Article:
Credit Risk Connection Top Tips
Promise to Pay – Parameter Settings
One of the most critical elements of any collections strategy is Promise to Pays, (PTP’s). However, many companies often overlook the mechanisms around this process, which can then impact collector productivity, collections results and customer service.
There are four main considerations around PTP’s: system design, parameter settings, follow-up policies and the use of appropriate communication technology. This Top Tip covers best practice parameter settings, which can drive significant improvements in collections efficiency and results.
* An effective collections system requires the functionality to be able to not only set an individual ‘Promise to Pay’ on an account, but also a series of recurring PTP’s.
* The PTP indicator should be associated with specific dates, so that the collections department has the opportunity to set a flexible follow-up contact with the customer.
* Follow-up contacts are best set for the day before the PTP date, the day of the PTP date and up to three days after the PTP date.
* It is best practice to contact the customer no more than three days after the PTP date set.
* The collections system needs the ability to automatically convert a PTP into a Broken Promise, after a specified number of days past the promise date have elapsed.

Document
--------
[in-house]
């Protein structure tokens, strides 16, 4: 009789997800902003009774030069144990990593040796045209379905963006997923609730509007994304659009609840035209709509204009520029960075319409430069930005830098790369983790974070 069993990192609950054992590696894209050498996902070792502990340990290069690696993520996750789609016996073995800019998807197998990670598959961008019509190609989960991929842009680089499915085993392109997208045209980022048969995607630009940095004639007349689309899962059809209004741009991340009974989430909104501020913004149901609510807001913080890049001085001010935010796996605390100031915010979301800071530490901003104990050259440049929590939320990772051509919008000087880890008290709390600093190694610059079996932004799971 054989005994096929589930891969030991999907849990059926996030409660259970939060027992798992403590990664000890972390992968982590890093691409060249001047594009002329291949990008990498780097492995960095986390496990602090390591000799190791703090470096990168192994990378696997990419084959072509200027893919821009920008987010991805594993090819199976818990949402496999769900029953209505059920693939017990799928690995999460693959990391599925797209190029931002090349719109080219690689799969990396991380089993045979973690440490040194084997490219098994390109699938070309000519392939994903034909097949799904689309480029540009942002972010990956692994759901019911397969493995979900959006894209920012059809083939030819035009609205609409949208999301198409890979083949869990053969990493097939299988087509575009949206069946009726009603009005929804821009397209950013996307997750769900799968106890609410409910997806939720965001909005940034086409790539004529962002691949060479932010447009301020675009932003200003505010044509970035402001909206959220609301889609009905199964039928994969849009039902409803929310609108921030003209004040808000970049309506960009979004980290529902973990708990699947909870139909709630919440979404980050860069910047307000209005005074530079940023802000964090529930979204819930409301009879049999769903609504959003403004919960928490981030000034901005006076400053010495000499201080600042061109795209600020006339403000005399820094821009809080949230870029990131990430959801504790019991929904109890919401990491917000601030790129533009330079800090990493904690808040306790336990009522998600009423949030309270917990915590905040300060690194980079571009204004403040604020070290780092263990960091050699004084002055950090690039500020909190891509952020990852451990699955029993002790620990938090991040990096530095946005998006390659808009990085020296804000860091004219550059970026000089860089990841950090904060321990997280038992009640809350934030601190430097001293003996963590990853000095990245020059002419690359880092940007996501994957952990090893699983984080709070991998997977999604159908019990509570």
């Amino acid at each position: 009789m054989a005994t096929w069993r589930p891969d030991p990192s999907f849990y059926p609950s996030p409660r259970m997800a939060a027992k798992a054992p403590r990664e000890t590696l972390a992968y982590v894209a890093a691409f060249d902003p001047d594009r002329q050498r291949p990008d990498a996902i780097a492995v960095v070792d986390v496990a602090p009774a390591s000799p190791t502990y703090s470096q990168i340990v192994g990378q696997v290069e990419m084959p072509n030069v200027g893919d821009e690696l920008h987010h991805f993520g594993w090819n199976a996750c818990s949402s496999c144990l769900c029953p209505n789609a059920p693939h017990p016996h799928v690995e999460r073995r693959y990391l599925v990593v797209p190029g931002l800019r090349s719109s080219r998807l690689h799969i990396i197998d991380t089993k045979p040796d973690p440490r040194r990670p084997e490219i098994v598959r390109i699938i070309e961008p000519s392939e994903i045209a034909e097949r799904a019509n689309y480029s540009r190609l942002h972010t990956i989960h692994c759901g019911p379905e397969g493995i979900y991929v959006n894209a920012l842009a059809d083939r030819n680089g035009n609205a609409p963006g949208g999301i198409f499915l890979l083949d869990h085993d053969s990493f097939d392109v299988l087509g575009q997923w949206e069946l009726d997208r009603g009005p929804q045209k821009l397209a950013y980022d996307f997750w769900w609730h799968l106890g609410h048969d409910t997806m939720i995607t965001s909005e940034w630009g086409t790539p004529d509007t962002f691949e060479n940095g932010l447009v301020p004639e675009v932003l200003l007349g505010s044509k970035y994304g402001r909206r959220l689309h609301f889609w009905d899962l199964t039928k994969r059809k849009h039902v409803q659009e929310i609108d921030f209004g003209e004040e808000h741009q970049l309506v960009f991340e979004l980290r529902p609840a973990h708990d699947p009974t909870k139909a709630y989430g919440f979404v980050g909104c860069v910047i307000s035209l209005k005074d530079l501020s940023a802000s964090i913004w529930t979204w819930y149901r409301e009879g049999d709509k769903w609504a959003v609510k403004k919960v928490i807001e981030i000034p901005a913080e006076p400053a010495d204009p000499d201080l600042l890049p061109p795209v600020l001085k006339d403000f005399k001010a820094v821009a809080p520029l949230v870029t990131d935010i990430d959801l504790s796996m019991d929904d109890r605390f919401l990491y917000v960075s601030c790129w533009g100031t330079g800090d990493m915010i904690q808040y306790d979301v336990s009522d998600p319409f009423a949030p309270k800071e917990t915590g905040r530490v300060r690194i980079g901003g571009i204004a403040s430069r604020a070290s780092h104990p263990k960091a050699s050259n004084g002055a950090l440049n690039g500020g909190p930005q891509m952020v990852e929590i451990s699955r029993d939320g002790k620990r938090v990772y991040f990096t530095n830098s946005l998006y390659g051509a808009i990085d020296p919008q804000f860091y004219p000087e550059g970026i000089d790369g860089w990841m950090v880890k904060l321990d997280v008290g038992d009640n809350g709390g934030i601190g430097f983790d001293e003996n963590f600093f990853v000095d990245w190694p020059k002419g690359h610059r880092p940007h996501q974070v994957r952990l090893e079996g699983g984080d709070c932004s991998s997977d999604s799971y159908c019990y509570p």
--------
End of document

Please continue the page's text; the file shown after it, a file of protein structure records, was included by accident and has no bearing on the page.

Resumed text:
* It is best practice to set the BP indicator 3-5 days after the PTP date and the promised amount has not been received.
* The collections system requires the functionality to automatically convert a PTP into a Broken Promise, if a payment has been received within the PTP date, but it is not as high as the amount originally promised. This is also known as a Short Pay.
* It is best practice to set a PTP payment tolerance amount. Does it make sense to treat a customer as a Broken Promise if they promised USD 155, but only paid USD 150? Typically the PTP tolerance parameter is set to 90-95% of the promised amount, unless the amount paid is less than the minimum payment required.
* The collections system needs the ability to set-up a recurring PTP, so that customers can promise specific amounts on specific dates over a future period. This means that if the customer sticks to their payment arrangement, then there’s no need to follow-up with them. This has obvious savings in collections calls and letters and also leads to better customer service.
* It is best practice to assign recurring PTP’s to supervisor review queues, in order for the recurring promise details to be verified against company policy, to ensure that the payment amounts meet minimum criteria and the payment dates are realistic.
The next Credit Risk Connection Top Tip covers best practice PTP follow-up policies.
About the Author
Stephen J. Leonard, Founder & CEO, Credit Risk Connection
Stephen J. Leonard is the Founder and Chief Executive Officer of Credit Risk Connection, a risk management consultancy and value-added reseller of analytics, consulting, CRM, scorecards, software and training. Stephen has over 25 years’ of specialist credit risk management experience in the emerging markets of Europe, Middle East, Africa and South Asia. He has managed assignments with over 150 clients in 30+ countries, covering the entire credit life cycle. Stephen can be contacted at SLeonard@CreditRiskConnection.com